A lot has changed for the LA Angels’ starting rotation since Jose Quintana hit the injured list on May 31. After months of underperforming, the group is finally starting to figure things out and the results have mostly been exceptional.
However, with Quintana set to begin his rehab assignment soon and return to the majors not long after, finding a place for him in the Halos’ updated rotation will be trickier than originally thought.
As the rotation improves, Jose Quintana’s role becomes more uncertain.
The big story for the rotation this month has been the rise of fellow lefty Patrick Sandoval. After giving a hint of his potential filling in for Alex Cobb in May, he has so far done a remarkable job in place of Quintana.
Already he’s turned in two of the best starts of his career since taking Quintana’s spot. Overall, his 2.77 ERA as a starter this year is the best on the team and more than two and a half times lower than Quintana’s 7.22 ERA.
As it stands, booting Sandoval from the rotation may not be an option. In that case, is there a chance that Quintana may take someone else’s spot? To put it bluntly, no.
Obviously Ohtani is untouchable, and Cobb, Andrew Heaney and Griffin Canning have all shown several flashes of greatness this season, especially in June. Even Dylan Bundy, for all his missteps this season, is better suited for a starting role in the short run, if only for his likely superior value on the trade market.
And no, before anyone even thinks it, a regular seven-man rotation is not going to be a thing.
As of right now, there really doesn’t seem to be a place for an ailing, injury stricken 32-year-old southpaw who can’t go longer than five innings anymore.
This leaves just one alternative for the Angels and Quintana: the bullpen.
With his trade value virtually nonexistent and only getting worse with each start, sticking Quintana in the bullpen may be the only way for both him and the organization to salvage his disastrous season.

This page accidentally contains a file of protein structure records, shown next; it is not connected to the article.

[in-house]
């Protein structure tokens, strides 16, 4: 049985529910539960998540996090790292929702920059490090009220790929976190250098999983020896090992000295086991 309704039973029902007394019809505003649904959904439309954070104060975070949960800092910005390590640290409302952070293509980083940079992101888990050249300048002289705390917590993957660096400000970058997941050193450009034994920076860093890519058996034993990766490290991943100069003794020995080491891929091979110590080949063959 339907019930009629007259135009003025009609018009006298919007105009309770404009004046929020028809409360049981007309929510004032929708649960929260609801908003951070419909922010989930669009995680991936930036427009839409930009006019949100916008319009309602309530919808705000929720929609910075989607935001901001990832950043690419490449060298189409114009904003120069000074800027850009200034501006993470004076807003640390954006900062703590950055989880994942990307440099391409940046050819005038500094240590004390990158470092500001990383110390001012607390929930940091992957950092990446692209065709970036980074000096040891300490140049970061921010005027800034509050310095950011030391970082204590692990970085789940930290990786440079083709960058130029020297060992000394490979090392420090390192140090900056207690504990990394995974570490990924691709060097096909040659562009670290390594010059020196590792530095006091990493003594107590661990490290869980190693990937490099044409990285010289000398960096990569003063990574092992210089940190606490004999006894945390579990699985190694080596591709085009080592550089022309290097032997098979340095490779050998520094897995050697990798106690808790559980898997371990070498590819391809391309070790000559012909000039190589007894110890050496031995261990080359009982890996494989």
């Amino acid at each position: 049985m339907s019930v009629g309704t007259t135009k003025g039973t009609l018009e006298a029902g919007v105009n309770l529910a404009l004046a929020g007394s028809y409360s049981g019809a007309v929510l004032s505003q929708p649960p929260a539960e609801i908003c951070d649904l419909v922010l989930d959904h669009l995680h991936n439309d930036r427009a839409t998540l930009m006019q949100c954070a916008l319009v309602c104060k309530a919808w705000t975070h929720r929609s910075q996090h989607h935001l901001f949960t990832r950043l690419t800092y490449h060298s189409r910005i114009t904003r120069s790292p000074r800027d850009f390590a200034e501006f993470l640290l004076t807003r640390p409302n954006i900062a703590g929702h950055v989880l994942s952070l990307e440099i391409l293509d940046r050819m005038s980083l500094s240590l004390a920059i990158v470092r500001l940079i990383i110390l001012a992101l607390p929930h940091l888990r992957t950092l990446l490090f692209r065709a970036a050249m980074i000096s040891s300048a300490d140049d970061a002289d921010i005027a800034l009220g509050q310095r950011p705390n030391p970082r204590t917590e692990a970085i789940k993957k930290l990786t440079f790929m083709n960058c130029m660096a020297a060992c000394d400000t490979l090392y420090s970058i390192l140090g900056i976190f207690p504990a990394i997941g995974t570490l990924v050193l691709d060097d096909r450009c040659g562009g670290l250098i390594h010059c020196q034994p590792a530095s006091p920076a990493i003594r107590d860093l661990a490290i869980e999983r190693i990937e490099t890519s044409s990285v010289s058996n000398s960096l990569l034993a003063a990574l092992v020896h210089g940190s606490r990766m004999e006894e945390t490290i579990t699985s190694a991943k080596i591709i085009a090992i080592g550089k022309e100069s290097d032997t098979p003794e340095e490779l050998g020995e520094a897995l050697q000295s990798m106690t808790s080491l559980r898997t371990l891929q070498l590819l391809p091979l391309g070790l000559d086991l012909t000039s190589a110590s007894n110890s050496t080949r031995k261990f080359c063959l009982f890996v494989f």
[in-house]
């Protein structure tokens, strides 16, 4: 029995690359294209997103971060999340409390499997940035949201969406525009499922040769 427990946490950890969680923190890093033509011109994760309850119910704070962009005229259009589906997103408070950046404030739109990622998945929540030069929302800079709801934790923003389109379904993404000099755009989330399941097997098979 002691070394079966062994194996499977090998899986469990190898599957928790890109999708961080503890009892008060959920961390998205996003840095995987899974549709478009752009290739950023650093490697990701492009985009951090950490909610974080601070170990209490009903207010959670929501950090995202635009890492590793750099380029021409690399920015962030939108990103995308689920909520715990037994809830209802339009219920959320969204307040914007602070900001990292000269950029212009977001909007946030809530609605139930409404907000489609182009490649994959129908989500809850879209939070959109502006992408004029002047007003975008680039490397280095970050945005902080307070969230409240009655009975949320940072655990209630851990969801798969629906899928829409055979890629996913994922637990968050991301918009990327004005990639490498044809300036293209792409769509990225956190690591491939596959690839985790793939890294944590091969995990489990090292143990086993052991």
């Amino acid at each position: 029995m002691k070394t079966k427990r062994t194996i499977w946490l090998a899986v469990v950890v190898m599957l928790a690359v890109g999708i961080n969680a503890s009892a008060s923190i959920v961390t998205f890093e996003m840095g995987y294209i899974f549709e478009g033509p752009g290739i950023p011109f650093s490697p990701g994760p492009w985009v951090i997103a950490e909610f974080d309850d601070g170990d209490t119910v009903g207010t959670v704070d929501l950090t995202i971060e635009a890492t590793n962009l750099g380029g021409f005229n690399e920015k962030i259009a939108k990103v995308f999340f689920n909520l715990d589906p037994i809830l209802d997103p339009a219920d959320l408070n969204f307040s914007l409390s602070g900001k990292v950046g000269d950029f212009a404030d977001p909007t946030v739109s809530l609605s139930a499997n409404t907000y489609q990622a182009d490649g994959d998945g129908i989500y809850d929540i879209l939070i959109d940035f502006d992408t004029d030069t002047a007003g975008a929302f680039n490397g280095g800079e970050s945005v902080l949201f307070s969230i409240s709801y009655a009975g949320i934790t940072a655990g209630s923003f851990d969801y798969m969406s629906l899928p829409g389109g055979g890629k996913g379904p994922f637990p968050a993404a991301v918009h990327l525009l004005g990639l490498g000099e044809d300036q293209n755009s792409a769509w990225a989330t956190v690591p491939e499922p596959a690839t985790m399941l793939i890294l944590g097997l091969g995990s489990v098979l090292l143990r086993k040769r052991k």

For what it’s worth, Quintana might actually be pretty decent in a relief role. While he’s only made seven relief appearances in his career, including three in 2020, he does own a 1.89 ERA in them. Perhaps more importantly, though, is his performance early in games this season.
In six of his nine starts, including his last five, he hasn’t given up a single run in the first two innings. In those innings, opposing batters are only hitting just .229/.357/.343 in the first and .235/.333/.324 in the second.
Likewise, through his first 25 pitches, Quintana is producing an opponents’ OPS of only .682, while on his next 25 pitches this number skyrockets to .980.
There’s also the matter of Quintana’s excellent numbers against lefties this season. While righties are clobbering him with a .330/.425/.519 (.944 OPS) slash line, lefties have been stifled to the tune of a .125/.282/.250 (.532 OPS) mark.
Considering how unreliable Alex Claudio has been as the team’s primary lefty out of the pen this year, throwing Quintana into the mix might be the best move.
On top of all this, Quintana is also producing a career-best 13.4 K/9 in 2021, adding more credence to his viability as an effective reliever. Granted this is contrasted against a career-worst 7.0 BB/9 so this plan isn’t without its risks.
In the end, despite Joe Maddon’s insistence on not giving up on Quintana as a starter, there simply isn’t a place for him in the rotation anymore. If there is even a small chance that he can contribute to the team as a reliever, the Angels have to take it.